Kelvingrove Art Gallery and Museum

Glasgow, United Kingdom

Kelvingrove Art Gallery and Museum is one of Scotland's most popular visitor attractions. The museum has 22 galleries, housing a range of exhibits, including Renaissance art, taxidermy, and artifacts from ancient Egypt.

The gallery is located on Argyle Street, on the banks of the River Kelvin. The construction of Kelvingrove was partly financed by the proceeds of the 1888 International Exhibition held in Kelvingrove Park. 

Kelvingrove was reopened by Her Majesty Queen Elizabeth II in 2006 after a three-year closure for major refurbishment and restoration.


The museum's collections came mainly from the McLellan Galleries and from the old Kelvingrove House Museum in Kelvingrove Park. It has one of the finest collections of arms and armour in the world and a vast natural history collection. The art collection includes many outstanding European artworks, including works by the Old Masters (Vecellio's Madonna and Child with Saint Jerome and Saint Dorothy, Rembrandt van Rijn, Gerard de Lairesse, and Jozef Israëls), French Impressionists (such as Claude Monet, Pierre-Auguste Renoir, Camille Pissarro, Vincent van Gogh and Mary Cassatt), Dutch Renaissance, Scottish Colourists and exponents of the Glasgow School.

The museum houses Christ of Saint John of the Cross by Salvador Dalí. The copyright of this painting was bought by the curator at the time after a meeting with Dalí himself. For a period between 1993 and 2006, the painting was moved to the St Mungo Museum of Religious Life and Art.

The museum also contains a large gift of the decorative arts from Anne Hull Grundy, an art collector and philanthropist, covering the history of European jewellery in the 18th and 19th centuries.


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Founded: 1901
Category: Museums in United Kingdom


4.7/5 (based on Google user reviews)

User Reviews

Paul Whyte (5 months ago)
Want to see it all.....a full day might do it! So much to see and experience. Thank you to the people of Scotland for providing free access to this wonderful collection. Be sure to leave a donation in one of the boxes near each entry point!.... Try to be around for the short organ recital usually around 1 pm.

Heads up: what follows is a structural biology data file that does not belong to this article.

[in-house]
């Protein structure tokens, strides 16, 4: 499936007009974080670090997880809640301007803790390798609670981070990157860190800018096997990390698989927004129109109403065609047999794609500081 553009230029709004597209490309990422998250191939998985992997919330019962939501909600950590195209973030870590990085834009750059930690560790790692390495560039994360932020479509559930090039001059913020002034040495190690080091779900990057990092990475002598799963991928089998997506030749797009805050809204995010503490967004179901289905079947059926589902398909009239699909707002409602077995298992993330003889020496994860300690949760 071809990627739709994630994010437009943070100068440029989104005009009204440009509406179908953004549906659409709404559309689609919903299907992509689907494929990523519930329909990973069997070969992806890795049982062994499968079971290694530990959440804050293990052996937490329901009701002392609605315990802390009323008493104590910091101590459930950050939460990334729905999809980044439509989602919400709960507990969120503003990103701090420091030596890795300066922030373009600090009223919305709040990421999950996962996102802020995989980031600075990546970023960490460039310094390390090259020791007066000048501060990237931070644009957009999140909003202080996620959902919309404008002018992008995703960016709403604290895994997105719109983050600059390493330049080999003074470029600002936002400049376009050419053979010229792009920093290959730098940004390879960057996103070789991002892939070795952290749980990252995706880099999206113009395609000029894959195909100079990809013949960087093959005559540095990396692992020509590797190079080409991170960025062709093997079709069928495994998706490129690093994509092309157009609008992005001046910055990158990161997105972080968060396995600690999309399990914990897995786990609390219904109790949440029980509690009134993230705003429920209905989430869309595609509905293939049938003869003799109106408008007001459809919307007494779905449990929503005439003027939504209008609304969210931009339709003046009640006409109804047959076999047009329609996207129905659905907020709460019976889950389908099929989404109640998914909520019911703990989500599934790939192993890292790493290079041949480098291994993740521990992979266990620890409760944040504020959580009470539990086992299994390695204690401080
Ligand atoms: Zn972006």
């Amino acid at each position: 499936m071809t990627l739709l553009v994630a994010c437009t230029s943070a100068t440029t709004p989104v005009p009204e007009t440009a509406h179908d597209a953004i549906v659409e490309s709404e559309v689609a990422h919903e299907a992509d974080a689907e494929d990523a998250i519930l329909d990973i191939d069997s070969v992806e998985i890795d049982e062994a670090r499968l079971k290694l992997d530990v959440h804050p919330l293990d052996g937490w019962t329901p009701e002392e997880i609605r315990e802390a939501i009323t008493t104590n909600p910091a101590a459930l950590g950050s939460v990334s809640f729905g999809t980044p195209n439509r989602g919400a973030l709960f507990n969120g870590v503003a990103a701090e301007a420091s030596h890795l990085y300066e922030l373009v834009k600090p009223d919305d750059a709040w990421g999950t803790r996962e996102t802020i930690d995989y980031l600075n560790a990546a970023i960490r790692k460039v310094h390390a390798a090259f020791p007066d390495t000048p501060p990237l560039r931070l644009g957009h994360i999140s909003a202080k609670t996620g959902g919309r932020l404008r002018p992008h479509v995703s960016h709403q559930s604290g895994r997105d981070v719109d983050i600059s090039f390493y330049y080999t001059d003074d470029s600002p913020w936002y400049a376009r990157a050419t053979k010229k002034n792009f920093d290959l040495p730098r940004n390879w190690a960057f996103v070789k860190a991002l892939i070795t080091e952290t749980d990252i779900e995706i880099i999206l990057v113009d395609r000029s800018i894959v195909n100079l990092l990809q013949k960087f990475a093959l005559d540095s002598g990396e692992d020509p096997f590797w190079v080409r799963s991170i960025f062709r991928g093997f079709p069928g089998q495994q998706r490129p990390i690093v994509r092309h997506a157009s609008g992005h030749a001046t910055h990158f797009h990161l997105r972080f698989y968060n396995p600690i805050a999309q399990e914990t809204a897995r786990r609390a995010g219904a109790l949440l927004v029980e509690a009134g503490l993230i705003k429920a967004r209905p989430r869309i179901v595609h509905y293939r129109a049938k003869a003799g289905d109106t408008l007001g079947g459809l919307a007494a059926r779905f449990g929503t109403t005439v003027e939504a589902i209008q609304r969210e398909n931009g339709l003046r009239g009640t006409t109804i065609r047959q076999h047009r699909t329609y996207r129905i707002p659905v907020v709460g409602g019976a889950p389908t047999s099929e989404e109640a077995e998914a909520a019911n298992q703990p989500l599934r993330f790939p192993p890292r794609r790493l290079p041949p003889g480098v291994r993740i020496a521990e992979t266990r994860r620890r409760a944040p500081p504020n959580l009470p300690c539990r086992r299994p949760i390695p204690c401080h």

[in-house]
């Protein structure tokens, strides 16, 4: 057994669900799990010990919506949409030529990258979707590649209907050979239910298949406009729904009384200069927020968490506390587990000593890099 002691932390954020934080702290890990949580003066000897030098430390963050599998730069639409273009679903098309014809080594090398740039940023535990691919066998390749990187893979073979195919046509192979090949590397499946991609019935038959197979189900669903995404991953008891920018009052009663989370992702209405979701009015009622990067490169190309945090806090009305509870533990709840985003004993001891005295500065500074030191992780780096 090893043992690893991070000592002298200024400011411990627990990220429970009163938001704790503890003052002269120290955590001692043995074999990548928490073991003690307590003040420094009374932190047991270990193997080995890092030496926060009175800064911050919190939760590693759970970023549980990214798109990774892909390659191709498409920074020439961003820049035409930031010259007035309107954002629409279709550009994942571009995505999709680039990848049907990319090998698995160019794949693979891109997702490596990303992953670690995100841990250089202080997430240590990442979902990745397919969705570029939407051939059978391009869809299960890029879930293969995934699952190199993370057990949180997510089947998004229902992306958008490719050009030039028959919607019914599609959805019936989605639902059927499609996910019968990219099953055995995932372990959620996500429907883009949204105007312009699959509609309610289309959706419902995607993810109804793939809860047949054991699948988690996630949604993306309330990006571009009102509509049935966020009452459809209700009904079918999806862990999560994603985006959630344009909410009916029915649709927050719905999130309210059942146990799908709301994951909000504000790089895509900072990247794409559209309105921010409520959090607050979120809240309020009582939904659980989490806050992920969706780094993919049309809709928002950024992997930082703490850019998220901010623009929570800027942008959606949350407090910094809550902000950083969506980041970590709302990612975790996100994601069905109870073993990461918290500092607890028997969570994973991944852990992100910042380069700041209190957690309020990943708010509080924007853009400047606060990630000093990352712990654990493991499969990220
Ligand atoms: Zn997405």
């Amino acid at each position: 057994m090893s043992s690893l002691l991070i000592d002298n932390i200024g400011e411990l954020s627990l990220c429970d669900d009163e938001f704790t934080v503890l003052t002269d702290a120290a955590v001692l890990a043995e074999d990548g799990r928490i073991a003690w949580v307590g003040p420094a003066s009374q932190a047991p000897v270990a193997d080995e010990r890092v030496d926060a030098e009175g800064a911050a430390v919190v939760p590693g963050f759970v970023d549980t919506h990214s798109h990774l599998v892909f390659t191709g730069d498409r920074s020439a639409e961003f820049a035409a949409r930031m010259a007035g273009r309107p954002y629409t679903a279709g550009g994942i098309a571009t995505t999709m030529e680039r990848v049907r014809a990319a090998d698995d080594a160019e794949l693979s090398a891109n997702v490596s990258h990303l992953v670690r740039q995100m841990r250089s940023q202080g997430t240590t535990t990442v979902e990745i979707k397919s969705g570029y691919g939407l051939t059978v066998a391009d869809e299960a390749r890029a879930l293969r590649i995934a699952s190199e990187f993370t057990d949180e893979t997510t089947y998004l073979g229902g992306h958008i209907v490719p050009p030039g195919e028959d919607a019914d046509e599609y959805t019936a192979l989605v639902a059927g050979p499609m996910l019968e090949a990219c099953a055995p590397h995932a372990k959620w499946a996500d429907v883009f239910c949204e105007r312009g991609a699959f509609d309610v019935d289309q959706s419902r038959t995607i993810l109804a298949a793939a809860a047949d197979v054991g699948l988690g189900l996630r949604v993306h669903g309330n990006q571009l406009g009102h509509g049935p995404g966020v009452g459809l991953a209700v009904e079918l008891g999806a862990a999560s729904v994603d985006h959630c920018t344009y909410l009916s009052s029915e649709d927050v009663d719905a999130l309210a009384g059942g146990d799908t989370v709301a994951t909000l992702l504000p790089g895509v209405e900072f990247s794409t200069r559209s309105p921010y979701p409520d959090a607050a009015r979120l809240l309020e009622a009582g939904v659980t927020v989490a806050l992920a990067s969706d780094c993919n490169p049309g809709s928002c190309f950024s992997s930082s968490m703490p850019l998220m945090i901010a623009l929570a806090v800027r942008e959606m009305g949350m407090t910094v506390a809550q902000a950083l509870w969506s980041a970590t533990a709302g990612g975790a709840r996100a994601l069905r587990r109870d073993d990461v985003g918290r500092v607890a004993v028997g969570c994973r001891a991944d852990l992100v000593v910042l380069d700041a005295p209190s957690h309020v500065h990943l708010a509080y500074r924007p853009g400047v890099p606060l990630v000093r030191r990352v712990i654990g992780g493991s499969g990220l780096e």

Louise Bikeri (SkyscraperKenya) (6 months ago)
I think this is one of the most beautiful buildings you spot as a tourist in town, it pulls you in and make you yearn to see more of the city, well atlist it did for me. And if you're an art lover, you'll be stepping I to heaven. There's places to sit, it's en-route of the site seeing bus as a bus stop is just I front of it. A walking distance to the University of Glasgow which is beautiful as well!
Aditya Agarwal (6 months ago)
Absolutely loved this place. Scottish history is showcased on multiple floors, including paintings, weapons, pottery, armour, wildlife. Overall, a 3-4 hour activity, and is located in close proximity to the University of Glasgow which is another place to visit. The museum visit is absolutely free.
Elizabeth Walch (7 months ago)
Beautiful architecture & building! Try to time your visit with the 1pm organ recital. The antique built-in organ is huge & its music is wonderful. The exhibits are spread through 2 galleries. One has animals & a nature theme - great for kids.
Gill D (20 months ago)
What a great place. Amazing building. Full of treasures, brilliant selection of art work, historical treasures and natural history sections. All displayed clearly with easy to understand information. Best selection we’d seen in one place for a long time. Thoroughly enjoyed our day here. Good cafe too. Highly recommended
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